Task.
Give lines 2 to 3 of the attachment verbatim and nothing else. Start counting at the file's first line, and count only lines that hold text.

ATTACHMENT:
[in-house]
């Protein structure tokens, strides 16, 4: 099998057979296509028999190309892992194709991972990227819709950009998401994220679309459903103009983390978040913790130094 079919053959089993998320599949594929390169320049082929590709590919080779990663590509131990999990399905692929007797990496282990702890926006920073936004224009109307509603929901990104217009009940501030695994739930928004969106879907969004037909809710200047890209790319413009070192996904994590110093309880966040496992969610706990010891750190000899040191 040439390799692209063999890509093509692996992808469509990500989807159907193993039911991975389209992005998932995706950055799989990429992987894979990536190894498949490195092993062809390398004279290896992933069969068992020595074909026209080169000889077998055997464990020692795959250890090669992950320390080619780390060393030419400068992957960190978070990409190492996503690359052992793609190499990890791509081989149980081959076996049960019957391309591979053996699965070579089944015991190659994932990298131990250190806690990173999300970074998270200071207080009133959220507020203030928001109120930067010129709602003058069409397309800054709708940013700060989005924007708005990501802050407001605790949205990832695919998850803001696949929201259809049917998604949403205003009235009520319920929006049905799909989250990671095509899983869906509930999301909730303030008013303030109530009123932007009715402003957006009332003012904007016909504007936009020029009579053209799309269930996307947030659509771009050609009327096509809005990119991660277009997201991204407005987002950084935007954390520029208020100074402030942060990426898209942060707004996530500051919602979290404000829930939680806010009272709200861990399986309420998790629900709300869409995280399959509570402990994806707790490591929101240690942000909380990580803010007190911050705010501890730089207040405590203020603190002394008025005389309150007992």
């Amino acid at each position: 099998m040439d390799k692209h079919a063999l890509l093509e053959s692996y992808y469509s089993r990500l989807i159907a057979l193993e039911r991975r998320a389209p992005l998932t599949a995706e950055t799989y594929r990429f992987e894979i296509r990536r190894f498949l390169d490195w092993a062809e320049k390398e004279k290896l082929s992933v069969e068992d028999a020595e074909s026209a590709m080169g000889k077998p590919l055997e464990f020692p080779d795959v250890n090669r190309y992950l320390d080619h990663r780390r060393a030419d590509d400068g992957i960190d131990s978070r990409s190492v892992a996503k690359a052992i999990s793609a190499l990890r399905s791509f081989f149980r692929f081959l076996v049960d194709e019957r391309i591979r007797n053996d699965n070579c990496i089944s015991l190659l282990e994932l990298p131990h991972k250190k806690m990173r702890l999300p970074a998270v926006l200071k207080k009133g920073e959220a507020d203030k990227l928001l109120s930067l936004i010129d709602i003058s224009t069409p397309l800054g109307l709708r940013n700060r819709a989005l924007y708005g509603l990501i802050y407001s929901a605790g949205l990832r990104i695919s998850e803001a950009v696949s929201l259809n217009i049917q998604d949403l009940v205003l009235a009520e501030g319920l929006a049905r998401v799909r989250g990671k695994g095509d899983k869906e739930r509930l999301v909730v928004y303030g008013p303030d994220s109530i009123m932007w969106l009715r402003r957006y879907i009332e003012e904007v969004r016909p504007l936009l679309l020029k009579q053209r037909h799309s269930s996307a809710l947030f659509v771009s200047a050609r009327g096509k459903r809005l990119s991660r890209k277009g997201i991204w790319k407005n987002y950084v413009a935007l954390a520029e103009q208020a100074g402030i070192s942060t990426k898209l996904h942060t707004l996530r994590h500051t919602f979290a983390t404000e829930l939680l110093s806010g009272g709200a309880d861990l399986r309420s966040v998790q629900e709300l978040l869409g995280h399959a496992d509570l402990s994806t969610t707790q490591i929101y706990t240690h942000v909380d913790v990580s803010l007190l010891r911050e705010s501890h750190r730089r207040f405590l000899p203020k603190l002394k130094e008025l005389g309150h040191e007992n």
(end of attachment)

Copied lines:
């Protein structure tokens, strides 16, 4: 099998057979296509028999190309892992194709991972990227819709950009998401994220679309459903103009983390978040913790130094 079919053959089993998320599949594929390169320049082929590709590919080779990663590509131990999990399905692929007797990496282990702890926006920073936004224009109307509603929901990104217009009940501030695994739930928004969106879907969004037909809710200047890209790319413009070192996904994590110093309880966040496992969610706990010891750190000899040191 040439390799692209063999890509093509692996992808469509990500989807159907193993039911991975389209992005998932995706950055799989990429992987894979990536190894498949490195092993062809390398004279290896992933069969068992020595074909026209080169000889077998055997464990020692795959250890090669992950320390080619780390060393030419400068992957960190978070990409190492996503690359052992793609190499990890791509081989149980081959076996049960019957391309591979053996699965070579089944015991190659994932990298131990250190806690990173999300970074998270200071207080009133959220507020203030928001109120930067010129709602003058069409397309800054709708940013700060989005924007708005990501802050407001605790949205990832695919998850803001696949929201259809049917998604949403205003009235009520319920929006049905799909989250990671095509899983869906509930999301909730303030008013303030109530009123932007009715402003957006009332003012904007016909504007936009020029009579053209799309269930996307947030659509771009050609009327096509809005990119991660277009997201991204407005987002950084935007954390520029208020100074402030942060990426898209942060707004996530500051919602979290404000829930939680806010009272709200861990399986309420998790629900709300869409995280399959509570402990994806707790490591929101240690942000909380990580803010007190911050705010501890730089207040405590203020603190002394008025005389309150007992």
């Amino acid at each position: 099998m040439d390799k692209h079919a063999l890509l093509e053959s692996y992808y469509s089993r990500l989807i159907a057979l193993e039911r991975r998320a389209p992005l998932t599949a995706e950055t799989y594929r990429f992987e894979i296509r990536r190894f498949l390169d490195w092993a062809e320049k390398e004279k290896l082929s992933v069969e068992d028999a020595e074909s026209a590709m080169g000889k077998p590919l055997e464990f020692p080779d795959v250890n090669r190309y992950l320390d080619h990663r780390r060393a030419d590509d400068g992957i960190d131990s978070r990409s190492v892992a996503k690359a052992i999990s793609a190499l990890r399905s791509f081989f149980r692929f081959l076996v049960d194709e019957r391309i591979r007797n053996d699965n070579c990496i089944s015991l190659l282990e994932l990298p131990h991972k250190k806690m990173r702890l999300p970074a998270v926006l200071k207080k009133g920073e959220a507020d203030k990227l928001l109120s930067l936004i010129d709602i003058s224009t069409p397309l800054g109307l709708r940013n700060r819709a989005l924007y708005g509603l990501i802050y407001s929901a605790g949205l990832r990104i695919s998850e803001a950009v696949s929201l259809n217009i049917q998604d949403l009940v205003l009235a009520e501030g319920l929006a049905r998401v799909r989250g990671k695994g095509d899983k869906e739930r509930l999301v909730v928004y303030g008013p303030d994220s109530i009123m932007w969106l009715r402003r957006y879907i009332e003012e904007v969004r016909p504007l936009l679309l020029k009579q053209r037909h799309s269930s996307a809710l947030f659509v771009s200047a050609r009327g096509k459903r809005l990119s991660r890209k277009g997201i991204w790319k407005n987002y950084v413009a935007l954390a520029e103009q208020a100074g402030i070192s942060t990426k898209l996904h942060t707004l996530r994590h500051t919602f979290a983390t404000e829930l939680l110093s806010g009272g709200a309880d861990l399986r309420s966040v998790q629900e709300l978040l869409g995280h399959a496992d509570l402990s994806t969610t707790q490591i929101y706990t240690h942000v909380d913790v990580s803010l007190l010891r911050e705010s501890h750190r730089r207040f405590l000899p203020k603190l002394k130094e008025l005389g309150h040191e007992n």